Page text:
After a time, the need for a simple, easy-to-use program to display and print music from data in the MuseData formats became apparent. What was needed was a simple user interface to software already running in the Monster environment. Rather than design a completely new interface, we decided it would be easier to graft the music display and printing applications onto the existing Monster program. This improved version of the Monster was completed in 1995 and was given the name Dmuse.

From 1995 until 2006, the Dmuse environment remained basically the same and became quite stable over these years of use. But the world of computing changed radically during this same time period. The DOS operating system, upon which Dmuse was built, had become virtually extinct. Computer speed and memory increased more than 100 fold, and graphical interfaces were completely redesigned. These changes -- especially the death of DOS -- threatened to choke off Dmuse as a viable user interface. It was clear that Dmuse needed to be moved to a new platform. Our choice was Linux. The transfer of the Dmuse environment to Linux was completed in the fall of 2007. Dmuse for the Macintosh was released in the fall of 2010.

A Future for Dmuse

We believe that Dmuse could be a valuable asset to anyone wishing to use the computer for research in many branches of the Humanities, including but not limited to music. As people in the field of Classics are aware, David Woodley Packard's Ibycus system was highly successful for both teaching and research purposes and was instrumental in the development of the great databases of classical literature, the TLG at UC Irvine and the TLL at the Packard Humanities Institute and Yale University. These achievements not withstanding, the fact is that scholars have just barely scratched the surface of what computers can do to aid research in their disciplines. Each of today's PCs is 10,000 times more powerful than the big, multi-million dollar mainframes of the 1960's that sat behind glass walls at major universities. Yet in terms of research applications in the humanities, in most cases (Classics is an exception) we have not progressed very far from those days.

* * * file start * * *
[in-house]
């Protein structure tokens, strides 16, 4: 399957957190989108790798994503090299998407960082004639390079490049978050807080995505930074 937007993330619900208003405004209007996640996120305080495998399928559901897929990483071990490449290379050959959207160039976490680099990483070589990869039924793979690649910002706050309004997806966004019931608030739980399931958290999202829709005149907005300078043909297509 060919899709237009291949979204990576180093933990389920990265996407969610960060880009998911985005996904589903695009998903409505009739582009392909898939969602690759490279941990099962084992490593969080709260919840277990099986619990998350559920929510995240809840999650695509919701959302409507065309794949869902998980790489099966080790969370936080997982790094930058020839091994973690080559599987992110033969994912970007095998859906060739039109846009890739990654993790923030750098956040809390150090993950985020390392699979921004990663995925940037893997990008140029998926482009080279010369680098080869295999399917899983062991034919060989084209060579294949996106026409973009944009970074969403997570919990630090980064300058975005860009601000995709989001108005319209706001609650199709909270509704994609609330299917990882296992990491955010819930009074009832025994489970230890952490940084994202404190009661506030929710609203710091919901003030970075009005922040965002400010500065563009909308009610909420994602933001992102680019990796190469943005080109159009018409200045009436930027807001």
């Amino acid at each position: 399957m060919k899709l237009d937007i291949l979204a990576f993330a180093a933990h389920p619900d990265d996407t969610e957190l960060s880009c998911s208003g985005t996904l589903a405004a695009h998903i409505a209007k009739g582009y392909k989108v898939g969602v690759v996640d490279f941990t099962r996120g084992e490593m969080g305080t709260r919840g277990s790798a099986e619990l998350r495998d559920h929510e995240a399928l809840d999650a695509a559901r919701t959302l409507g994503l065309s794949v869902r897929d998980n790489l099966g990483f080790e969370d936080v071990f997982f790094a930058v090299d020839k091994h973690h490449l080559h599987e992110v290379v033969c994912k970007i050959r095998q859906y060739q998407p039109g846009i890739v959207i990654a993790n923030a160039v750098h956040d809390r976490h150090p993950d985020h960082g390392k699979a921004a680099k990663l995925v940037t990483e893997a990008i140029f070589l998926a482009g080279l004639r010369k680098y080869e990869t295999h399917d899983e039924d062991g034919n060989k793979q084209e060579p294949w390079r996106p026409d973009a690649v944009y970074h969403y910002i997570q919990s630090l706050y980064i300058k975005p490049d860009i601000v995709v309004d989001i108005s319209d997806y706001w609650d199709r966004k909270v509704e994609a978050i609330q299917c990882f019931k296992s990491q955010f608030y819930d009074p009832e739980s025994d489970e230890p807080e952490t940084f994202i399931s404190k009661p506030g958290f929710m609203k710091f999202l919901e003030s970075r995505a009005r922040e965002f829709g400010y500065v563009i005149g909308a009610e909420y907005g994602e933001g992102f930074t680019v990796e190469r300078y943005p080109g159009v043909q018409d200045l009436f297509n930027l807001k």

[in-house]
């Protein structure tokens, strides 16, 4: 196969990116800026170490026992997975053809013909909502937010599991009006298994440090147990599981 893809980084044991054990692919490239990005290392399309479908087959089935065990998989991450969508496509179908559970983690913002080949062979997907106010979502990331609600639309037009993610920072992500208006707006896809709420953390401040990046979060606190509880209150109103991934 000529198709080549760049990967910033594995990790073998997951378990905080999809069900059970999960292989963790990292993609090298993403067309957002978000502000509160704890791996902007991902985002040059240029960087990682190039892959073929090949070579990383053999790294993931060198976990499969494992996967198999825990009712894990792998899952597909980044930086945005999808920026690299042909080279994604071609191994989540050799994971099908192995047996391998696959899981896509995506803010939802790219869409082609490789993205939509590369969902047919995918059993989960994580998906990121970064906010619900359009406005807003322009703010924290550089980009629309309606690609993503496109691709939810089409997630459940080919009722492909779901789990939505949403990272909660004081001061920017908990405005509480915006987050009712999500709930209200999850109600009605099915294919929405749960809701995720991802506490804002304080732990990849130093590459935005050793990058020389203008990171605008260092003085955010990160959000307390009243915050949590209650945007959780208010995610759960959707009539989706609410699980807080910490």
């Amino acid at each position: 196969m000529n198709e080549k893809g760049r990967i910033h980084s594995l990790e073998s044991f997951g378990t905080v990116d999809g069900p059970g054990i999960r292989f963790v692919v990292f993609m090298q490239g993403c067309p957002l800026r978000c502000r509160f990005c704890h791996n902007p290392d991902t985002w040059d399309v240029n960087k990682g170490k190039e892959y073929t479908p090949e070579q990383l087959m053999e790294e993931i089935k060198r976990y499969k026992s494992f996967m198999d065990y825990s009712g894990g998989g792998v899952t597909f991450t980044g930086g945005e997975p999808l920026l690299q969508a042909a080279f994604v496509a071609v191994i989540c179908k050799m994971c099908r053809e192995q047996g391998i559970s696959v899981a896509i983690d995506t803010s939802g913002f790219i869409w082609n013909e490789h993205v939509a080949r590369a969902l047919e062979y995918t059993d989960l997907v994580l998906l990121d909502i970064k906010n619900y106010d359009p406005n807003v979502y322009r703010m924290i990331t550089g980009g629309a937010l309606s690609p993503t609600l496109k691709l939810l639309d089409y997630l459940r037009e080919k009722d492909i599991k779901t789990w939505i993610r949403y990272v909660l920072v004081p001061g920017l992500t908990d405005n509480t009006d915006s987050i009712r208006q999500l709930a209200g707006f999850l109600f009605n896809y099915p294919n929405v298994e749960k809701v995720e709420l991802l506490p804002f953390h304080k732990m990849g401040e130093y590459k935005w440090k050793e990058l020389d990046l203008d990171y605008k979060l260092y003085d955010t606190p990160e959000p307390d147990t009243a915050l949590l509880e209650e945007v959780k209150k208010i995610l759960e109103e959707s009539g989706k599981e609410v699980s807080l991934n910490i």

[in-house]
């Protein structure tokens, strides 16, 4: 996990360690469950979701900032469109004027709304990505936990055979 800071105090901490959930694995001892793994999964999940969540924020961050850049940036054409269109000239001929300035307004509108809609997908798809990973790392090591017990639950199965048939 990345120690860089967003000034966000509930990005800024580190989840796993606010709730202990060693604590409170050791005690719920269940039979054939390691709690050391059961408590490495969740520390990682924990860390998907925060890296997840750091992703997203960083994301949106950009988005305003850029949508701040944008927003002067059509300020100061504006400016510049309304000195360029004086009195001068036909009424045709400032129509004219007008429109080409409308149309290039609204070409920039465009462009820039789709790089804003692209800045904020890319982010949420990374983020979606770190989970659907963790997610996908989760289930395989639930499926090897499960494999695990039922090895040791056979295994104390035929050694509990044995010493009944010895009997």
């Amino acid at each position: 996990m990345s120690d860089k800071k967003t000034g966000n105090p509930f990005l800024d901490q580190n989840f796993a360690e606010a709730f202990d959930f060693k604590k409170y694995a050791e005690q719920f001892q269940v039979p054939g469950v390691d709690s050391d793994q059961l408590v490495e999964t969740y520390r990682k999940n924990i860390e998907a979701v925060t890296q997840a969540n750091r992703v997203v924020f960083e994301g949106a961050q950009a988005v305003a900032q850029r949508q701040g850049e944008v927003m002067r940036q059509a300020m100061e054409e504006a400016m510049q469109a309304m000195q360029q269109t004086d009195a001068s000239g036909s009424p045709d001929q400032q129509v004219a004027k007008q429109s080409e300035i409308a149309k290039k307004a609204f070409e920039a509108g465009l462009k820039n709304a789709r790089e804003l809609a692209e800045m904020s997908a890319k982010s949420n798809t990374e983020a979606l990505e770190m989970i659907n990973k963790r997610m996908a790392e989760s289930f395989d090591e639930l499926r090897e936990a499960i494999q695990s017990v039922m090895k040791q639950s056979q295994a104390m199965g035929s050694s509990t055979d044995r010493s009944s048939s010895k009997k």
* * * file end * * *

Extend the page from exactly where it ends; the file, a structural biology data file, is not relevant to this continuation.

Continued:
Dmuse is quite stable as a work environment. It is also a work in progress with new features being added every year. We cannot move forward on all fronts at once, so the decision about what we do next depends in large part on what you, the users of this program, would like to have. We recognize that there are many software alternatives available and that an environment like Dmuse will attract users only if it provides them with a superior set of tools and capabilities for whatever it is they are trying to do. We welcome your feedback.

Walter B. Hewlett

Stanford, CA

September, 2010